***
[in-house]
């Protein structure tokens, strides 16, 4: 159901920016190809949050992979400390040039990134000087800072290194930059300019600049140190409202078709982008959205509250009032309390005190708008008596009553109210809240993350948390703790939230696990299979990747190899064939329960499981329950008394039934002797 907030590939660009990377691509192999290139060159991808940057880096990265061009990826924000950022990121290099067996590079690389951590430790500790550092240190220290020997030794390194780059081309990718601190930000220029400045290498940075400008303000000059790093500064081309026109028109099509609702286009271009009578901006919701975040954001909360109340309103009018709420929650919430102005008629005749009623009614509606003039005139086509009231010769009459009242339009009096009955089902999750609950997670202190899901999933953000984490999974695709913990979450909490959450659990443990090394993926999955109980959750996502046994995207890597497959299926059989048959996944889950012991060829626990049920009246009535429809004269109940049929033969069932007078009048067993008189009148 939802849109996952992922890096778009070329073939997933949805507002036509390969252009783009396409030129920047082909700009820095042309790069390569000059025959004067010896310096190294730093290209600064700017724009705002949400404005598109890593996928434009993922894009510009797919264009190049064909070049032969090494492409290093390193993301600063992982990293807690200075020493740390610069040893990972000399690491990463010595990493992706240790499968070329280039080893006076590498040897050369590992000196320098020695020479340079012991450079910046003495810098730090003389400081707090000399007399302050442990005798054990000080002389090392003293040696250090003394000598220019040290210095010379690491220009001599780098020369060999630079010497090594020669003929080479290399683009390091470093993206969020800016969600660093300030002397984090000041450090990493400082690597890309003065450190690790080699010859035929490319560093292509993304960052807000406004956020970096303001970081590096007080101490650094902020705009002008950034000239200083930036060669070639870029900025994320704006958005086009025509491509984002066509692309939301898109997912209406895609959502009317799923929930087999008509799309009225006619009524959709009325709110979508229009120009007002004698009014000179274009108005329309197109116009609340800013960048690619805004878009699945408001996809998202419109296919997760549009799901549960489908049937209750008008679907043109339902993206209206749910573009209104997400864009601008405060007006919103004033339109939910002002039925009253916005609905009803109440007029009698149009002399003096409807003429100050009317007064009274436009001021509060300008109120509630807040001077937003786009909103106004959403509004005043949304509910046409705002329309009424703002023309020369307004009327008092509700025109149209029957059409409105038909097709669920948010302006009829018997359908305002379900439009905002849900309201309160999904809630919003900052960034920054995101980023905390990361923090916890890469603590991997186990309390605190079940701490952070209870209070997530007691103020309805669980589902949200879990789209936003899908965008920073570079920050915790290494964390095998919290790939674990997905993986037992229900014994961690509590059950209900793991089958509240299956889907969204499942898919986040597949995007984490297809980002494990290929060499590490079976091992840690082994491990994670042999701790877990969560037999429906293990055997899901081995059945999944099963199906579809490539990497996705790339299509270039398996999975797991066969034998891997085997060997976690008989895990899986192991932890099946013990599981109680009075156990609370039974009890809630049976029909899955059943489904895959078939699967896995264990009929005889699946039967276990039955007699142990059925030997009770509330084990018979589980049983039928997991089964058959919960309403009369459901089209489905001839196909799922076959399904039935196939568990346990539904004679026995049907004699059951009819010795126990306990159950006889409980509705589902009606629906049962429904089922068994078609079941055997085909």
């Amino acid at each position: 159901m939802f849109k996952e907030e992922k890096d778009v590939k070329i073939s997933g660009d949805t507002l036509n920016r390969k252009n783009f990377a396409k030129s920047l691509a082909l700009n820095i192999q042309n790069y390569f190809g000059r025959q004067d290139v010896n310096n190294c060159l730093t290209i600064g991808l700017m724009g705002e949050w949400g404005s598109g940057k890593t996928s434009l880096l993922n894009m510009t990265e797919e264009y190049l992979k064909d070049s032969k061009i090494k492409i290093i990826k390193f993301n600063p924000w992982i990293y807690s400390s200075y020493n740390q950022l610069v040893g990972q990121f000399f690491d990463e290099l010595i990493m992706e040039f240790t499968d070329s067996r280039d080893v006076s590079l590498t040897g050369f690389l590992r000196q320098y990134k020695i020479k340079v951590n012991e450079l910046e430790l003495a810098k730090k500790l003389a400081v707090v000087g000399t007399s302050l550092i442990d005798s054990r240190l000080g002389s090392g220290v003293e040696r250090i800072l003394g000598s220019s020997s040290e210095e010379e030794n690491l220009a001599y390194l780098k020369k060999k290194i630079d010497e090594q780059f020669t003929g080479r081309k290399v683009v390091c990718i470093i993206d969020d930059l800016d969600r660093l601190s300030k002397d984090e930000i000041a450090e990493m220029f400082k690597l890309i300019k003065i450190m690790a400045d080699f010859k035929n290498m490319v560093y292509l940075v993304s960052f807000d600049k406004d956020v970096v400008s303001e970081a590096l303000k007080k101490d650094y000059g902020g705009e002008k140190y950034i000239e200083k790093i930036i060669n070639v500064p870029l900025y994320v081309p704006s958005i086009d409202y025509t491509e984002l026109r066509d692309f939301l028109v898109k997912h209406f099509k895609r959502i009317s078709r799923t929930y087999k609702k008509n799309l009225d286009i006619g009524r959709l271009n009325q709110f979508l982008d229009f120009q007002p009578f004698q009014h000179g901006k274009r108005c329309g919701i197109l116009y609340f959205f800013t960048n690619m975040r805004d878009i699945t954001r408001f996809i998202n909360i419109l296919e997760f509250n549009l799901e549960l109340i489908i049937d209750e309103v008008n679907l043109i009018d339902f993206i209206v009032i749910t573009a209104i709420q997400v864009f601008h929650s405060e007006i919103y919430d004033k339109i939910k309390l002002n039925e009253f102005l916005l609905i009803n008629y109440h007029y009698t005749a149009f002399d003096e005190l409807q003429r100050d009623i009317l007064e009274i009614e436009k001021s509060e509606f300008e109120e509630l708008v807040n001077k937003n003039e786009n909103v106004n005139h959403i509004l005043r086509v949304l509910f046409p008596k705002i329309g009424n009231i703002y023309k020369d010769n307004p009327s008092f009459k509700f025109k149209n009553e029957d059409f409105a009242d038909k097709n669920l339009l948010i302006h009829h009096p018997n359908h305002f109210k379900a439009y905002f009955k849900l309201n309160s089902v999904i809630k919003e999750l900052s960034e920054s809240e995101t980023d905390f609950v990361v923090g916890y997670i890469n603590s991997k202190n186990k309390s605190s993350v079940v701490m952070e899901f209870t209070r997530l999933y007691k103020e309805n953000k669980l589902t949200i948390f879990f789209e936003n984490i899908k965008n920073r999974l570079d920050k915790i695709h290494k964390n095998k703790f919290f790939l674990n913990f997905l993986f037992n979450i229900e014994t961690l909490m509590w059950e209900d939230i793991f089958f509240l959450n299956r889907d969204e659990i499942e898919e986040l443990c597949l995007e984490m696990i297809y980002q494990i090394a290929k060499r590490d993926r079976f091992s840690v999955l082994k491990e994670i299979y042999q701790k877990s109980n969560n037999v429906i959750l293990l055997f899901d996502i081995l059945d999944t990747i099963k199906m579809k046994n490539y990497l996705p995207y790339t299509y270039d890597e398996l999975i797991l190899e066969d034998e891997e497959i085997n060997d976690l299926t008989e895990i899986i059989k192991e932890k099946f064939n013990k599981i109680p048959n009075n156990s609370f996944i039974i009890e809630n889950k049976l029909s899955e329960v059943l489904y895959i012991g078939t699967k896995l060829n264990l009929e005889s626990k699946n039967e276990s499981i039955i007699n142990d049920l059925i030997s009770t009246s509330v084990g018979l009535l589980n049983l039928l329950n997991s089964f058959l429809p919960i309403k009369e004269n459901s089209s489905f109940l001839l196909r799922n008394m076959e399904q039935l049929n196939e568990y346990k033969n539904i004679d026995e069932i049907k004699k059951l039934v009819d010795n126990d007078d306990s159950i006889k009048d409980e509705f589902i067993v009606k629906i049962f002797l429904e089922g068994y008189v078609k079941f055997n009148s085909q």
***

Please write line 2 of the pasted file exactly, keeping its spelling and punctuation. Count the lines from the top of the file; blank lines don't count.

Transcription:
């Protein structure tokens, strides 16, 4: 159901920016190809949050992979400390040039990134000087800072290194930059300019600049140190409202078709982008959205509250009032309390005190708008008596009553109210809240993350948390703790939230696990299979990747190899064939329960499981329950008394039934002797 907030590939660009990377691509192999290139060159991808940057880096990265061009990826924000950022990121290099067996590079690389951590430790500790550092240190220290020997030794390194780059081309990718601190930000220029400045290498940075400008303000000059790093500064081309026109028109099509609702286009271009009578901006919701975040954001909360109340309103009018709420929650919430102005008629005749009623009614509606003039005139086509009231010769009459009242339009009096009955089902999750609950997670202190899901999933953000984490999974695709913990979450909490959450659990443990090394993926999955109980959750996502046994995207890597497959299926059989048959996944889950012991060829626990049920009246009535429809004269109940049929033969069932007078009048067993008189009148 939802849109996952992922890096778009070329073939997933949805507002036509390969252009783009396409030129920047082909700009820095042309790069390569000059025959004067010896310096190294730093290209600064700017724009705002949400404005598109890593996928434009993922894009510009797919264009190049064909070049032969090494492409290093390193993301600063992982990293807690200075020493740390610069040893990972000399690491990463010595990493992706240790499968070329280039080893006076590498040897050369590992000196320098020695020479340079012991450079910046003495810098730090003389400081707090000399007399302050442990005798054990000080002389090392003293040696250090003394000598220019040290210095010379690491220009001599780098020369060999630079010497090594020669003929080479290399683009390091470093993206969020800016969600660093300030002397984090000041450090990493400082690597890309003065450190690790080699010859035929490319560093292509993304960052807000406004956020970096303001970081590096007080101490650094902020705009002008950034000239200083930036060669070639870029900025994320704006958005086009025509491509984002066509692309939301898109997912209406895609959502009317799923929930087999008509799309009225006619009524959709009325709110979508229009120009007002004698009014000179274009108005329309197109116009609340800013960048690619805004878009699945408001996809998202419109296919997760549009799901549960489908049937209750008008679907043109339902993206209206749910573009209104997400864009601008405060007006919103004033339109939910002002039925009253916005609905009803109440007029009698149009002399003096409807003429100050009317007064009274436009001021509060300008109120509630807040001077937003786009909103106004959403509004005043949304509910046409705002329309009424703002023309020369307004009327008092509700025109149209029957059409409105038909097709669920948010302006009829018997359908305002379900439009905002849900309201309160999904809630919003900052960034920054995101980023905390990361923090916890890469603590991997186990309390605190079940701490952070209870209070997530007691103020309805669980589902949200879990789209936003899908965008920073570079920050915790290494964390095998919290790939674990997905993986037992229900014994961690509590059950209900793991089958509240299956889907969204499942898919986040597949995007984490297809980002494990290929060499590490079976091992840690082994491990994670042999701790877990969560037999429906293990055997899901081995059945999944099963199906579809490539990497996705790339299509270039398996999975797991066969034998891997085997060997976690008989895990899986192991932890099946013990599981109680009075156990609370039974009890809630049976029909899955059943489904895959078939699967896995264990009929005889699946039967276990039955007699142990059925030997009770509330084990018979589980049983039928997991089964058959919960309403009369459901089209489905001839196909799922076959399904039935196939568990346990539904004679026995049907004699059951009819010795126990306990159950006889409980509705589902009606629906049962429904089922068994078609079941055997085909």